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The DNA dilemma of similar twin crimes

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It’s the “Parent Trap” – gone bad. 

Twins swapping identities is the premise of the Netflix hit thriller drama “Echoes,” nevertheless it’s a tad darker than the Hayley Mills classic. Michelle Monaghan plays similar twins who’ve switched places every birthday since they were kids into maturity, tricking husbands and youngsters. But, the twisted ritual goes improper one yr after they find themselves as prime suspects in a murder, puzzling an area cop who can’t determine who did it.

While the show could also be highly dramatized, in real life, twins committing crimes – together or individually –  isn’t unusual. And determining who did it may be extremely complicated.

“Equivalent twins have similar DNA – that’s an not possible comparison on the genetic level. One is actually the opposite, there’s no technique to differentiate between the 2 because the whole genetic code is similar,” Jarrett Ambeau, a criminal defense trial attorney and expert in forensic DNA interpretation told The Post. “There’s an actual serious issue on the genetic level with identifying similar twins and even siblings when it comes to genetic material left at against the law scene.” 

“Echoes” on Netflix follows twins who swap identities, leaving a trail of mystery and crime.Netflix

Michelle Monaghan as Leni McCleary in Michelle Monaghan as similar twin Leni McCleary in “Echoes” on Netflix. While the show could also be highly dramatized, in real life, twins committing crimes – together or individually –  isn’t unusual.Netflix

Twin Crimes

Oftentimes, twins commit crimes in cahoots. In June, twin sisters from northern China, Mouhong Zhou and Mouwei Zhou were arrested and investigated for swapping passports. Mouhong was married to a Japanese man, but, resulting from a denied visa, couldn’t leave China. So she swapped identities along with her sister via her passport and left China greater than 30 times before getting caught, while her sis impersonated her while fleeing to Thailand and other countries, in line with police as reported by the South China Morning Post. The sisters may face jail time for the shenanigans.

In 2010, Georgia-based twin sisters Jasmiyah and Tasmiyah Whitehead, then 16, tried to idiot investigators into pondering they’d came across the crime scene of their dead mother. Truly, they were the killers.

Jasmiyah and Tasmiyah Whitehead confessed to killing their mother. 
Georgia-based twin sisters Jasmiyah and Tasmiyah Whitehead were charged with killing their mother in 2010.Rockdale County Sheriff’s Office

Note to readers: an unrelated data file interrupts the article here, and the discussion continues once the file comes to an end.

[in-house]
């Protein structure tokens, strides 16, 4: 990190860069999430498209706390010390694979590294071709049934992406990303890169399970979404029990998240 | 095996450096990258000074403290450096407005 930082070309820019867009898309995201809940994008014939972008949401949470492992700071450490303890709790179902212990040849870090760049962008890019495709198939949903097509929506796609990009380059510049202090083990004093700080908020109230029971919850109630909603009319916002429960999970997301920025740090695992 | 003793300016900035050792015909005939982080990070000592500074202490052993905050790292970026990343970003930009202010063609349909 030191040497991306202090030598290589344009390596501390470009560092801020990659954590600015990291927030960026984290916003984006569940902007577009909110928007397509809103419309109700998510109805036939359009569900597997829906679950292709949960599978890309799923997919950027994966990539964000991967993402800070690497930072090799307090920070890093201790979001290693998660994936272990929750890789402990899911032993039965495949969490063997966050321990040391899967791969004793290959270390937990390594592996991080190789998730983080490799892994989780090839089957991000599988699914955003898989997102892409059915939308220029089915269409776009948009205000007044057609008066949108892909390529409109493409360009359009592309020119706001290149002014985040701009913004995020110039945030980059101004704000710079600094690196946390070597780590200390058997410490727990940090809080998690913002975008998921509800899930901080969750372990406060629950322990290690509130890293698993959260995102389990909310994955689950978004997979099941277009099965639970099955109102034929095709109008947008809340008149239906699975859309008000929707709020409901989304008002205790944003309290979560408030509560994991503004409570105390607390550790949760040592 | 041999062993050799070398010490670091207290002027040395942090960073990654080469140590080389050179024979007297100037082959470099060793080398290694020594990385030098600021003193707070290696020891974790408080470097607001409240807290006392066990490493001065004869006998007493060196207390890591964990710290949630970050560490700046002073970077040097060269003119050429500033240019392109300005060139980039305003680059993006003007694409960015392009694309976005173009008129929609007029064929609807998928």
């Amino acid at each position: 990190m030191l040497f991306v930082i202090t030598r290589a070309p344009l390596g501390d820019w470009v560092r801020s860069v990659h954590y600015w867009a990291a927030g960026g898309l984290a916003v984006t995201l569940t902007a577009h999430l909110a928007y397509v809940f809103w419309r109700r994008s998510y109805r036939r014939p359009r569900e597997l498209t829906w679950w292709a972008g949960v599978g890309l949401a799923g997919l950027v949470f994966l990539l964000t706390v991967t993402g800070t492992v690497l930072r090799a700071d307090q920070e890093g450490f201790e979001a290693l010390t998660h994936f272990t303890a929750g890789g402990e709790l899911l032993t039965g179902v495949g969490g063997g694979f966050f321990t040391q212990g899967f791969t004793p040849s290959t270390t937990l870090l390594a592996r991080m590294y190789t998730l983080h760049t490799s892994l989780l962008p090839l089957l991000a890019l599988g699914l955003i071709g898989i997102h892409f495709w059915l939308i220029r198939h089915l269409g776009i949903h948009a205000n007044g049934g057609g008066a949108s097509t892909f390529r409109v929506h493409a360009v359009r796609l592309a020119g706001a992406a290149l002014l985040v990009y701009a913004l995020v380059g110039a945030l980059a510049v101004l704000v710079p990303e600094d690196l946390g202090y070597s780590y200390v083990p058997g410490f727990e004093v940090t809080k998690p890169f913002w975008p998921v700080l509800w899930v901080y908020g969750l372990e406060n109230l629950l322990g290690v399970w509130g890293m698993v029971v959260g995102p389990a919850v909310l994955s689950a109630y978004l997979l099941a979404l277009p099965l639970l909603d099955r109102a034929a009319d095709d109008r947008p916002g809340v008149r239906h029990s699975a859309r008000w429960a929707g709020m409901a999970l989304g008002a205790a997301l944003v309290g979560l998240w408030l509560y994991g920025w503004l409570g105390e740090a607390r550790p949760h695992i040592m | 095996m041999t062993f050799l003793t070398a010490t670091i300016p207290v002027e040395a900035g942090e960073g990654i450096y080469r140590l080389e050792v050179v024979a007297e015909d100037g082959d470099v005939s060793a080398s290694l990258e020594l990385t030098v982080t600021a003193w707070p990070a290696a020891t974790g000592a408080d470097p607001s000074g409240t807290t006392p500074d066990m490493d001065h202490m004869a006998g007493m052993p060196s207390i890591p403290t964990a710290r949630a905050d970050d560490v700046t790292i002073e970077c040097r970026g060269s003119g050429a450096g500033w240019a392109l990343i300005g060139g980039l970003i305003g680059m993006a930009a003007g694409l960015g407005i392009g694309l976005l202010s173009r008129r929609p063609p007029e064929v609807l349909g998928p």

Dooming similar DNA

Sometimes it’s a case of just one twin being guilty. In 1992, Alabama siblings Betty Wilson and Peggy Lowe allegedly plotted with a handyman to kill Betty’s husband, Dr. Jack Wilson. The dual sisters were arrested and faced separate murder trials, but in September of 1993, Lowe was acquitted of murder after testifying she didn’t conspire to kill her sister’s husband. Wilson, meanwhile, was convicted of capital murder and sentenced to life in prison without parole.

More recently, in 2004, two women were abducted and assaulted by two men in Boston. Considered one of the boys pleaded guilty to the attacks in 2012, however the second man remained at large. Cops found a suspect, Dwayne McNair, through traces of DNA, but he had a similar twin. Testing available on the time couldn’t differentiate between the 2, but police were eventually in a position to secure additional evidence that led to indictments against McNair in 2012. In 2018, he was convicted of eight counts of aggravated rape and two counts of armed robbery and sentenced to 16 years in prison.

Yoan Gomis and Elvin GomisYoan Gomis and Elvin Gomis were each held in custody while French police tried to find out which one was guilty of rape. Yoan Gomis eventually confessed to being the guilty party.

“Various crimes are complicated by these genetic relation issues,” Ambeau said. JACKSON LEE DAVIS/NETFLIX

The case was a trademark one. Ahead of the trial, prosecutors discovered a latest DNA testing, called second-generation genome mapping, that would distinguish between similar twins, in line with the Suffolk County district attorney’s office. This process enables scientists to trace the genome of every twin to seek out mutations in cells and determine who’s who, and, in turn, guilty.

There was an eerily similar case within the south of France in 2012. Six women were reportedly raped by one man. DNA evidence pointed to 2 similar twin suspects, Yoan and Elvin Gomis. When victims were asked to discover their attacker, they couldn’t differentiate between the twins, and the DNA was no help either because of their similar genetic makeup. Each men were held in custody for 10 months, before Yoan Gomis finally confessed to being the guilty party.

Yoan’s lawyer on the time, Vanessa Cerda, told the Day by day Mail that there have been no hard feelings between the brothers and that Elvin wasn’t upset that Yoan took so long to admit.

“[He] absolutely doesn’t hold it against him,” she said. “It’s all a part of the mystery of the twins.”

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